Reif: Is Soldier Field an alternative to Ryan Field?

Richard Reif, Op-Ed Contributor

Why does Northwestern plan to spend a nine-figure fortune to redesign its football stadium with a seating capacity one-quarter lower than it currently holds? 

I raise this question after learning my alma mater wants to spend up to $800 million for a renovated Ryan Field with 35,000 seats — 12,000 fewer than its current capacity. That’s comparable to a homeowner spending lavishly to downsize a house from eight to six rooms. $480 million of the renovation’s cost was earmarked in a donation from alumni Pat and Shirley Ryan, the field’s namesakes. That means NU must raise another $320 million in funds via donations, a bond issue or other means, to finance Ryan Field’s extensive facelift.

Funding isn’t the only obstacle to overcome. Residents of Evanston’s 7th Ward, where Ryan Field is located, have raised complaints about noise, transit and parking problems where the Wildcats play their home games. Many aren’t happy about hosting a renovated stadium in their neighborhood and City Council has yet to approve the planned project. If it does, the construction process is projected to bring 2,900 new jobs and $10 million in fee revenue to Evanston, according to the University.

 Because NU faces some stiff headwinds on this project, why not consider an alternative site? I propose Soldier Field, full-time home of the Chicago Bears since 1971. The Bears now lease Soldier Field from the Chicago Park District under an agreement that runs through 2033. But, they can exit the lease in 2026 by paying a fee of $84 million, according to the Chicago Tribune. Chicago Mayor Lori Lightfoot is trying to persuade the Bears to remain at Soldier Field. She proposed expanding its capacity to 70,000 “total seats including additional fan activation areas.” If the Bears elect to leave, she has a “Plan B” that includes inviting other teams to play there.

While many issues must be worked out, I think NU should consider Soldier Field as a new home for the Wildcats, even if the Bears decide to remain there. The Wildcats play nearly all home games on Saturday, while the Bears, like all NFL teams, play mainly on Sunday. Smart scheduling could resolve conflicts.  

A 62,000-seat stadium will generate more revenue than one with 35,000 seats. But, that’s not the only reason NU’s football team should move there. The Wildcats promote themselves as “Chicago’s Big Ten Team” and have played some games at Wrigley Field under a partnership with the Cubs. Wouldn’t it be more appropriate for “Chicago’s Big Ten Team” to play all of its home games in a football stadium that’s hosted an NFL team for decades? Not to mention, NU also has a history with Soldier Field, having played in the first collegiate football game to be hosted at the stadium, in 1924. Playing there would bolster NU’s growing relationship with Chicago.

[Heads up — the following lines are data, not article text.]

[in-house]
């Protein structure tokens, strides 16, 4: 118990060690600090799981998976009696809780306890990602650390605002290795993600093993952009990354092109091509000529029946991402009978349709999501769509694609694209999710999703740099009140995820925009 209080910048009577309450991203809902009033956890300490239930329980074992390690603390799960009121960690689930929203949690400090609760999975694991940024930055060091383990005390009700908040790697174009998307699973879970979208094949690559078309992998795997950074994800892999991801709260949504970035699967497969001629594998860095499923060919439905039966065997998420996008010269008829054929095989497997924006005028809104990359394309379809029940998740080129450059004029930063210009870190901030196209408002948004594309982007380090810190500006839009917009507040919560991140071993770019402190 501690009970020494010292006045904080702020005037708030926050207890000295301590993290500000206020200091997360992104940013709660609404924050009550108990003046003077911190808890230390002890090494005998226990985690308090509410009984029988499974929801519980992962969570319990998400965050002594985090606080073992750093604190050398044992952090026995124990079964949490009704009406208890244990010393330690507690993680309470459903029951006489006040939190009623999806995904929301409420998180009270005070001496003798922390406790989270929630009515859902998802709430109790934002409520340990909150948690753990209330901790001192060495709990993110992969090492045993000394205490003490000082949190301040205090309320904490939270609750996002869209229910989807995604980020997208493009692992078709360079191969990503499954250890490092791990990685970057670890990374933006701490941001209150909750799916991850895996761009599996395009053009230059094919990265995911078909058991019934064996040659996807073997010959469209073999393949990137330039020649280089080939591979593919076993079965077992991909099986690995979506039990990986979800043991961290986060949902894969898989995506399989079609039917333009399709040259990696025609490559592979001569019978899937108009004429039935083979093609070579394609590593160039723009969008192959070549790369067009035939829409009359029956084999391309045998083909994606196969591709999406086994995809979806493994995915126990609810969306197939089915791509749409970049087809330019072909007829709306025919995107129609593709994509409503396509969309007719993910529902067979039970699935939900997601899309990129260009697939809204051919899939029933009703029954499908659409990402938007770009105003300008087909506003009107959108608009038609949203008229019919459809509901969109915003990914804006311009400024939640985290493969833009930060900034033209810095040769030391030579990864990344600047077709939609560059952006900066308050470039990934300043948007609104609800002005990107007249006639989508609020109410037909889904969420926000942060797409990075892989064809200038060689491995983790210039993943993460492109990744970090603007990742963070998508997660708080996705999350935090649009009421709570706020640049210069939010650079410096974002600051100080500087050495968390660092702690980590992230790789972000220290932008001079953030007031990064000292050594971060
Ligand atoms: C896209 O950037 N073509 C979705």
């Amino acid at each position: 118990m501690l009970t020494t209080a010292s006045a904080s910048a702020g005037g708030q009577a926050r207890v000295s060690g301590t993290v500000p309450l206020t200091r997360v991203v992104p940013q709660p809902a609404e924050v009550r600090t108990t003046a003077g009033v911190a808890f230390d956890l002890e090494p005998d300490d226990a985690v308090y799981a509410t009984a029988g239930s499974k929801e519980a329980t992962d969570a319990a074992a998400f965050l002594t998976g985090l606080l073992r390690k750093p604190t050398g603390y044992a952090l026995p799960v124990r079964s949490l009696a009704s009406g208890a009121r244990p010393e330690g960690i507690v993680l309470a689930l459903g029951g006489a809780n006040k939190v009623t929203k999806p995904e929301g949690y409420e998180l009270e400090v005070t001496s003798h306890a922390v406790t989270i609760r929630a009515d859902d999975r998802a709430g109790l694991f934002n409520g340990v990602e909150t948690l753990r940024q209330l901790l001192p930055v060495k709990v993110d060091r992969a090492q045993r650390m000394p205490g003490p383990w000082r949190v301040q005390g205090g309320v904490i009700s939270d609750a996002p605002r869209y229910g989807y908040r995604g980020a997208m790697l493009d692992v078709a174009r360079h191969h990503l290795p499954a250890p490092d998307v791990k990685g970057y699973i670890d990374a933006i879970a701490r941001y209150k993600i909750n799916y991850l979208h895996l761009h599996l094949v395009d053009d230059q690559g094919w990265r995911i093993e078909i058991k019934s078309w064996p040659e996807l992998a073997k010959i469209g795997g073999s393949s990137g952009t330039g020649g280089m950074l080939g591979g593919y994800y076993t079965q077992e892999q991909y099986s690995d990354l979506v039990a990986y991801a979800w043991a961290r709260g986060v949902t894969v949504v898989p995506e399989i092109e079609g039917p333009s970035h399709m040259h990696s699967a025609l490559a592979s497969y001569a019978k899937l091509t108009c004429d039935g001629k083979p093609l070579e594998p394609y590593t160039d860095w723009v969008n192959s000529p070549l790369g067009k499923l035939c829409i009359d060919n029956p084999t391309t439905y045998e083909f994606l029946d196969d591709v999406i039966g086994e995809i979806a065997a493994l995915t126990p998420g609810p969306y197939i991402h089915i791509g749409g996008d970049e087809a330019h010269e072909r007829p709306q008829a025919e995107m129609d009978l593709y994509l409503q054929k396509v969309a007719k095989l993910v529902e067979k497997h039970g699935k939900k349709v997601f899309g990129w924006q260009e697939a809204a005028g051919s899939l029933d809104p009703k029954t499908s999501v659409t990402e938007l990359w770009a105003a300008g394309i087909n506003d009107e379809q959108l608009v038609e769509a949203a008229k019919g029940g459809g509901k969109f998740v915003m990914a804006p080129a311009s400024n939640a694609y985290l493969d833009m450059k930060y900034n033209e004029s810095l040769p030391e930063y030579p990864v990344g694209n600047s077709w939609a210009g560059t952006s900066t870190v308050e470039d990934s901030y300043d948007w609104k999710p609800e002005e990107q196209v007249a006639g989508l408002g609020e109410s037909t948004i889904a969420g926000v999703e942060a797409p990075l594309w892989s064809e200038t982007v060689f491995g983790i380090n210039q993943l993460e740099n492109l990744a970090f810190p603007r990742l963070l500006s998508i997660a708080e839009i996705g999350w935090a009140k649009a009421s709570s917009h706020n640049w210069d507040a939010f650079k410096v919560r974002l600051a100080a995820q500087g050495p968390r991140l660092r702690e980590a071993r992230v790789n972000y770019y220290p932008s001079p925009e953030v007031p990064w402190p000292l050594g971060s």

But the most important reason for choosing Soldier Field is the potential for savings. I don’t know how much the Chicago Park District will charge NU to lease the site, but I’m certain it will be considerably less than $800 million over a multi-year period of time. NU could use the money saved for other vital purposes, such as expanding student housing, increasing student financial aid, adding staff to the Counseling and Psychological Services and providing food and winter clothing for those low income students who need more of both.

One drawback to using Soldier Field is its distance from NU’s Evanston campus, compared to Ryan Field’s location. But NU can solve that problem by chartering buses. Students can also take the Chicago Transit Authority, Uber, Lyft or other ride sharing services to Soldier Field.

Some students and faculty might object to this move, but the biggest howls of protest may come from alumni who fondly recall watching the Wildcats play at Ryan Field, or Dyche Stadium, as it was originally named. I enjoyed many Saturday afternoons there while I was a Medill graduate student, 1962-64. But, evoking past pleasures does not justify endorsing future expenses.

Construction for a redesigned Ryan Field is scheduled to start after the 2023 football season ends and is targeted for completion by the start of the 2026 season. That gives NU’s Board of Trustees ample time to seriously consider and thoroughly evaluate Soldier Field as an alternate site for the Wildcats football team. Not all of the Daily’s readers will agree with me, but I hope those who do will make their voices heard.

Richard Reif is a Medill alum. He can be contacted at [email protected]. If you would like to respond publicly to this op-ed, send a Letter to the Editor to [email protected]. The views expressed in this piece do not necessarily reflect the views of all staff members of The Daily Northwestern.